Talking business with Simos Kitiris, founder of Yumbles, the food website that offers hand crafted products from little known producers across the UK.

Online marketplaces they’re springing up in abundance, services, products and drumroll food… But Yumbles is aiming to corner a niche in niche itself, bringing the British public and the wider world hand crafted products from little known producers across the UK; heart shaped cheese, gourmet marshmallows, salted caramels, not to mention a pean to savoury craftsmanship. ‘I’ve been back to back this afternoon!’ Cypriot born founder Simos Kitiris laughs, ‘welcome to my kitchen,’ I add… Here we are on Skype, discussing the merits of awards to begin with: Yumbles won The Good Web Guide Website of the Year in the food category just last November, and the glow clearly hasn’t worn off. ‘It was very motivational for us, a pat on the back every now and again.’ Simos grins (I can see him now). ‘Have you won any other awards?’ I venture. ‘No but we also haven’t entered any others,’ he laughs. ‘You have to be in it to win it!’

Yumbles launched at the beginning of last year, ‘Really it’s only been in the last six months that we’ve been marketing the site to consumers and getting sellers onboard.’ The husband and wife team (Simos co-founded the site with wife Katie) were travelling up and down the country, stumbling all manner of interesting foods (try the Lavolio sweets for a particularly interesting backstory) when inspiration struck. ‘We were constantly frustrated that you couldn’t find any of these amazing foods online, we realised that although we have such an amazing range of food producers in the country they are not necessarily web savvy, they do a lot of physical events and they are amazing at cooking but they didn’t really have the right platform to market and sell their food online.’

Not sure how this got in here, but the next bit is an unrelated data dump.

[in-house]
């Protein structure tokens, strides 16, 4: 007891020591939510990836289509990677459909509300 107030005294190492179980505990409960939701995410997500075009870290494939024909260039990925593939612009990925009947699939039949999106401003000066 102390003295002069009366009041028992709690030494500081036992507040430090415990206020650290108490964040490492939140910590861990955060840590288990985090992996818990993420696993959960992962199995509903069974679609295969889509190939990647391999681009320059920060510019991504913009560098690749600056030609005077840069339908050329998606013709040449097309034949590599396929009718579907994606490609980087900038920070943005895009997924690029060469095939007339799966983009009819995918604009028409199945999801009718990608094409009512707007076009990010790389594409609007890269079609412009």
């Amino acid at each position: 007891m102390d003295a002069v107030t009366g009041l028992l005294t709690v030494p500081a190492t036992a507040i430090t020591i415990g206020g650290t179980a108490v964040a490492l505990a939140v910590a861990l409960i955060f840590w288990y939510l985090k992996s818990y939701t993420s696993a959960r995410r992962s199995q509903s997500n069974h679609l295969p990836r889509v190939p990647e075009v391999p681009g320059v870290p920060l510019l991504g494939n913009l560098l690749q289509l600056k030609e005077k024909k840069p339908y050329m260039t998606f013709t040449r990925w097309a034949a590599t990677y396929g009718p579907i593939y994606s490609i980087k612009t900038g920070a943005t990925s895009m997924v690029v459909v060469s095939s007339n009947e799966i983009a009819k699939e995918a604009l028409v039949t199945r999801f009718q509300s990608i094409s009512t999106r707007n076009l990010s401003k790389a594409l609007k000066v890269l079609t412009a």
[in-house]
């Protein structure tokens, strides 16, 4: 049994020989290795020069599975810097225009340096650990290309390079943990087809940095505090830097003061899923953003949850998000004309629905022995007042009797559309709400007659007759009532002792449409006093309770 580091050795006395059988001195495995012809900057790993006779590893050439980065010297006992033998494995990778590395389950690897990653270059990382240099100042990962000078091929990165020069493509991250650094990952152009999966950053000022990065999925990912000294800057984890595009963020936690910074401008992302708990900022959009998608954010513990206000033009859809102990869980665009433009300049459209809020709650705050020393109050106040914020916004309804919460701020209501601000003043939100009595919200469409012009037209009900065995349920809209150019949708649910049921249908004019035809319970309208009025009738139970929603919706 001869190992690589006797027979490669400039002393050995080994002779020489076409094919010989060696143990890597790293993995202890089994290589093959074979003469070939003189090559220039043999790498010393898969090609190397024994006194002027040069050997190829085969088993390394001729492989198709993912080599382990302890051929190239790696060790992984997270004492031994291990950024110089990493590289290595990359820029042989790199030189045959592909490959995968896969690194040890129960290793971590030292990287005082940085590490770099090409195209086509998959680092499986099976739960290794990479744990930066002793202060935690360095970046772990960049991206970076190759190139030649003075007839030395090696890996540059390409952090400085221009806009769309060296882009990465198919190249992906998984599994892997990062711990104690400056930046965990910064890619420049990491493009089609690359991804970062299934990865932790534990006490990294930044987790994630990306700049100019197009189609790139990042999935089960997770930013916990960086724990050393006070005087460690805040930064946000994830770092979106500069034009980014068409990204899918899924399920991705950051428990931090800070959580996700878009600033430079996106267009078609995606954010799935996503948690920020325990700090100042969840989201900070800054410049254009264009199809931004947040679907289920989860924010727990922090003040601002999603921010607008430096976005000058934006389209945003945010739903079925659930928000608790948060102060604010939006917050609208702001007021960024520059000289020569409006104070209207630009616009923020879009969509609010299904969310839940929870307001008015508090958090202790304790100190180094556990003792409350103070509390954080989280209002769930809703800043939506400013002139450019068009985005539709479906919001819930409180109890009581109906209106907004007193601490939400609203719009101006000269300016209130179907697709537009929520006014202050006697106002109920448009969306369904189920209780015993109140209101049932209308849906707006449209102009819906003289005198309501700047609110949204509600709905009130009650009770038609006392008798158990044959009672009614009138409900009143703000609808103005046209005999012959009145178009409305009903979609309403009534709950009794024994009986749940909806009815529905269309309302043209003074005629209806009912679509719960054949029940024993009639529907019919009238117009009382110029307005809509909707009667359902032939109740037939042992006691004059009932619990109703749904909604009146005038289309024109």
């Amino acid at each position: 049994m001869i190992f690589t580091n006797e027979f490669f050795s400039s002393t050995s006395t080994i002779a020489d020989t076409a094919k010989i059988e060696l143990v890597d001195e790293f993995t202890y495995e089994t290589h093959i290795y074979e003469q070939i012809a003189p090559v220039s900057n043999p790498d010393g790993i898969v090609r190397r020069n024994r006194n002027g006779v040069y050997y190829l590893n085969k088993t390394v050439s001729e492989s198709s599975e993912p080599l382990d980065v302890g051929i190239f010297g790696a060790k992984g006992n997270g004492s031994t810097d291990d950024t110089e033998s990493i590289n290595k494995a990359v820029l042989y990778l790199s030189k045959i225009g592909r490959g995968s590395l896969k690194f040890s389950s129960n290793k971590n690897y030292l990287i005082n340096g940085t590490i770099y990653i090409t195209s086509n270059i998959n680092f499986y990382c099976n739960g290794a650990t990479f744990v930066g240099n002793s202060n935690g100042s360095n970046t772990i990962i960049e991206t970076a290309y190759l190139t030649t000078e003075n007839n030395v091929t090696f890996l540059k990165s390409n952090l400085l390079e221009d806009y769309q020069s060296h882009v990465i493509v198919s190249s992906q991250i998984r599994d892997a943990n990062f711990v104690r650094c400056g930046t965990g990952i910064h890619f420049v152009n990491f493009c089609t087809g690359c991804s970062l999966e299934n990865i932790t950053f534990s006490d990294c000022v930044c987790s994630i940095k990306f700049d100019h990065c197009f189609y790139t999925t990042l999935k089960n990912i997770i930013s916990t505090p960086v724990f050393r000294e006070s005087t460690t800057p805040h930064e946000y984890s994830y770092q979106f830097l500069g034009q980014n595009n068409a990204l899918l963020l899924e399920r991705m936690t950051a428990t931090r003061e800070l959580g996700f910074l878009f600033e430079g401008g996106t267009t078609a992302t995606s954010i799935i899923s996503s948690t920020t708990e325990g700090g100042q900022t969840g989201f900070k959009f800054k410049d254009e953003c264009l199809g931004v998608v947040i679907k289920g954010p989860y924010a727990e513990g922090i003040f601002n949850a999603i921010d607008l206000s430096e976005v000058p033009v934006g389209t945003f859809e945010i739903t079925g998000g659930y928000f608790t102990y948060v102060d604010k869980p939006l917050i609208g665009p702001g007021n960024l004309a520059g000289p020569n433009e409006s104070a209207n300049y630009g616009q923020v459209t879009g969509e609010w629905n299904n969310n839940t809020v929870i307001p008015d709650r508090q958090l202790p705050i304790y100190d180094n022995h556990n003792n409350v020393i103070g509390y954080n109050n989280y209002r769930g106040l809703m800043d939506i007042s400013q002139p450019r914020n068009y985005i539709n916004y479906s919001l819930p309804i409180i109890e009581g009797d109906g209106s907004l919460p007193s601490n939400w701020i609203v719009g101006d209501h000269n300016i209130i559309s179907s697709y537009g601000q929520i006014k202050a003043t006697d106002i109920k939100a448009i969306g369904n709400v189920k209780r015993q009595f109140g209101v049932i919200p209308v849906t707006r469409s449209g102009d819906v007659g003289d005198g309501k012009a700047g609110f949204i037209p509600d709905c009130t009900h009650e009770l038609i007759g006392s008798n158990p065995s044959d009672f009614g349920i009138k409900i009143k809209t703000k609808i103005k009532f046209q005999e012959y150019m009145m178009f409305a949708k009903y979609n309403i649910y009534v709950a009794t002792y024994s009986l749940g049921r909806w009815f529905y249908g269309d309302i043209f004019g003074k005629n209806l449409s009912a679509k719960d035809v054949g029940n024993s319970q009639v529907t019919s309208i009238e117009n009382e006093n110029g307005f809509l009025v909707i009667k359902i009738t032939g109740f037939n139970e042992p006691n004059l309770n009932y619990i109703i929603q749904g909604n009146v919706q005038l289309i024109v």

Then to a tangent, chocolate soufflé, that’s when it can go really wrong can’t it?
Dinner party cooking, two batches in two pans, very lucky as I burnt one of them. That’s me reciting an anecdote, which brings us circuitously to health and safety. Bringing niche foods to the public…. ‘It’s ultimately their responsibility,’ Kitiris says, ‘but because we are a curated marketplace we test all the food, and we check what history they’ve had, for example some of them have been trading for a number of years, they’ve got everything right, when it’s new business obviously we ask a lot of questions about where it has come from and there are a lot of rules and regulations depending on the kind of food, if it’s something that contains meat for example it’s a lot more rigorous. It’s important to stress that we’re not going for numbers, it’s not an open for all market place. It’s not like Amazon or other marketplaces where you can find anything under the sun under one roof. We promise that we find the most exciting and unique foods for you… That’s part of the value we bring to consumers.’

Marketplaces are notoriously difficult,’ Kitiris says, ‘because they have different dimensions so you have to have to worry about the demand and the supply and always keeping them in balance. It’s the chicken and egg situation; a constant balancing game between the two, and the other thing obviously is that we’re covering very new ground; a lot of these businesses have never been online, so we’re working very closely with them to make sure that they present the products in the right way, so they can understand the online space a bit better.’